My hands are decent, but sometimes I do weird stuff with my wrists. As long as I remember to keep my thumbs up my hands are decent.

I also found that I can almost always pick up the correct diagonal trotting right. However going left, I have issues picking it up. I am also having a difficult time picking it up when coming from the canter. I tend to sit too long instead of posting right away as soon as we transition down. That said, my transitions TO the canter are improving. Not to mention I LOVE Helen's canter. It's not necessarily soft- in fact it feels more like a charge- however it is very fun and feels very powerful.

We also did a little sitting trot work, which I don't find too difficult as long as we are at a slow trot. I can tell it will be more difficult if we are at a faster trot.

I was told it was my best ride yet! Hopefully I continue to improve. I also need to remember to ask for another video to be taken... it was a lot of help.

Maintain: Improved trot, not loosing my irons, transitions down from canter.
Improve: Heels down, knees not so tight, thumbs up, picking up the correct diagonal going left, balance on the lunge.

Sunday, September 2, 2012

My Rising Trot - It Needs Work... Big Time!

After looking at the video I posted and posting a critique of my riding on the horse forums (here), it appears as though I have a chair seat and my rising trot needs A LOT of work. I couldn't agree more with that one of the posters said- shortening my stirrups and bringing my leg back and underneath me. Doing so will make posting easier and more comfortable for both me and the horse.

Goal: fix my legs, seat, and therefore my rising trot!

This is a quote from an article I found so that I may reference back to it as needed:
Problem: A Heavy Seat
Culprits:  Hunter Riders and Dressage Riders
"I often see riders posting straight up and down in a chair seat rather than forward and back, and that causes them to land heavy on the horse's back," says Scott. This position also makes it difficult to balance, which causes hands to bounce and jar the horse's mouth.

Cure: Stiffness is often the problem. For the hunter rider, pick up the posting trot, and with one hand grab your horse's mane about halfway up the neck (make sure to keep your shoulders square). This will pull your shoulders forward to the correct 30 degrees and help you feel how to land in the saddle softly. Maintain this position for 15 to 20 strides and then let go of the mane. Repeat if you fall out of position.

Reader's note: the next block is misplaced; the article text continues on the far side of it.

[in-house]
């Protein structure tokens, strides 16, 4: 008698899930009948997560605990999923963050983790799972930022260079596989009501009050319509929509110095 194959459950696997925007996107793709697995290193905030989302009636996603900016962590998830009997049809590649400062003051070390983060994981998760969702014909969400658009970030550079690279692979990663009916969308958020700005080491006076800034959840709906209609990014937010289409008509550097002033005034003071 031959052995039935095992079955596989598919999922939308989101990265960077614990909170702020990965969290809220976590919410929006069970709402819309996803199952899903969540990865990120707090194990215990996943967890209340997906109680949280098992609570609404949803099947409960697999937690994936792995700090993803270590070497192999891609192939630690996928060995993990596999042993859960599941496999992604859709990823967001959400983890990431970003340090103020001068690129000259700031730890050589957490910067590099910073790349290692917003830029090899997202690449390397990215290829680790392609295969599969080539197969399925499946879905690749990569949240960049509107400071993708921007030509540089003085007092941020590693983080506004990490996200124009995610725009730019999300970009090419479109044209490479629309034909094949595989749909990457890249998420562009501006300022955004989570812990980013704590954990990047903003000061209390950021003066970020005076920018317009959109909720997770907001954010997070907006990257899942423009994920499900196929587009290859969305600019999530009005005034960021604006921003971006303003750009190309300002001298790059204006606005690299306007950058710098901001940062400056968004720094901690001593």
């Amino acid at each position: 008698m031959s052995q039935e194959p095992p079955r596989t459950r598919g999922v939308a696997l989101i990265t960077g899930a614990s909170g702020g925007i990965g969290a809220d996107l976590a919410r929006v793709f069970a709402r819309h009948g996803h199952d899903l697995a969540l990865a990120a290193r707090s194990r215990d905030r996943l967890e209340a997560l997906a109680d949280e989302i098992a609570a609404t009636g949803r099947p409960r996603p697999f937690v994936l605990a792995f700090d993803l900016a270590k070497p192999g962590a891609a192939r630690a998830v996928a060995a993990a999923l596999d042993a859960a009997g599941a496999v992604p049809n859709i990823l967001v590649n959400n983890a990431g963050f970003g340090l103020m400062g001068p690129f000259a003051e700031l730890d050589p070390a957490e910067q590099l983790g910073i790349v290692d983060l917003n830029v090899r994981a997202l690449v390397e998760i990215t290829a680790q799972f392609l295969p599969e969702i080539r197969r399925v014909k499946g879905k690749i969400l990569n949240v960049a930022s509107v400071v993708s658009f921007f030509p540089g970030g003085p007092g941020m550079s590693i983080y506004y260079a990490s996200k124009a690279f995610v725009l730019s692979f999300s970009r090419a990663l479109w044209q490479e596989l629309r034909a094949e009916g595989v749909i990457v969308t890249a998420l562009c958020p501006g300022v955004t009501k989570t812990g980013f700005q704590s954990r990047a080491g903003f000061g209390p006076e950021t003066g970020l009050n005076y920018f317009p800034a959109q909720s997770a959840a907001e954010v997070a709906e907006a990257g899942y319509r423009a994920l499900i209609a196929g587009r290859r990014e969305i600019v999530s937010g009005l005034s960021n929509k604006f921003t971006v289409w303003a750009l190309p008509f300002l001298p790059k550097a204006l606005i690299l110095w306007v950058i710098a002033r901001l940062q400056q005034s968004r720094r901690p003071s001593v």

For the dressage rider, a stiff, closed hip angle is usually the problem. Think of the posting trot originating from a kneeling position instead of a sitting position. Your knees should point to the ground, and your hip angle should open as you rise and close as you sit. Think about someone pulling your belt buckle forward as you rise and then pushing it back as you sit. Don't let your knees shift around. Keep them pointing toward the ground as best as you can.
From Perfecting the Posting Trot

Saturday, September 1, 2012

Lesson 8

Good lesson today. The more comfortable I am, the more confident I am, the better I progress!

Today was mostly trot work off the lunge with a little canter work on and off lunge.  I was able to get a video of the first few minutes of my ride which was an eye opener...

Me feet REALLY need work. I they don't move around the horse like I thought, but I do need to keep the balls of my feet on the stirrup better and I need to keep my heels DOWN! Hopefully time and a constant reminder from my instructor will fix this. I'm also getting my diagonals better without looking.

Cantering right once again was no issue. I actually got it straight from the walk today and did it off the lunge. However going left I am still having issues... Walking is getting better, but when we trot and canter left, Helena likes to pull tricks. It's certainly not our favorite way! It didn't help that I was either not assertive enough or using the spur on that side too roughly. Poor Helena. Such a patient, forgiving horse for nooby me. I told my instructor that I would have thrown my rider off if I was a horse! I need to learn how to regulate how much pressure I put on the spur... I tend to go from zero contact to too much contact. So back on the lunge I went, where I found out it going into the canter going left is much easier than what I'm making it. I think I anticipate her being difficult that way so I over compensate. I'm finding that there is no need for over compensation- but I do need to stay one step in front of her!

Anyway, here's the video!

Maintain: Good trot along rail, keeping horse on rail, feeling my diagonals instead of looking at them.
Improve: FEET! Also, my hands need to be a little quieter. I don't think I'm tugging on her mouth, however my hands still don't appear to be very...still.

Tuesday, August 28, 2012

Lesson 7

Awesome lesson today! Rode Helena walk/trot off the lunge and was actually able to keep her on the rail (although I had trouble towards the end of the lesson, maybe due to my brain trying to process everything)! And while my feet did slip 'n slide, I'm improving in this area as well. I also had different spurs on than before (these were English Rowels..Rovels? I forget) and did well in those. I'm just happy my actual leg is quiet enough to be able to wear spurs without bumping the horse with them.

Then we did a little canter work. I admit, I got a little scared. It's not the canter that bothers me at all; in fact this horse's canter is quite comfortable. However it is the transition that gets me. The fast trot that leads into the canter is so jarring I often loose my balance and feel like I'm going to fall. Obviously this is my fault: I need clearer cues when asking for the canter. On a good note for that though, I did canter right along the rail without needing a lunge line. Going left (Helena's strong side) was difficult. This is where she decided she was going to be a little more difficult to keep on the rail. So, back on the lunge I went to canter left.

But all in all, improving more and more and it feels great!

Maintain: Good trot along rail, keeping horse on rail, heel down.
Improve: Feet still, keeping focus throughout lesson, canter left, clearer signals to canter more smoothly to avoid jarring trot.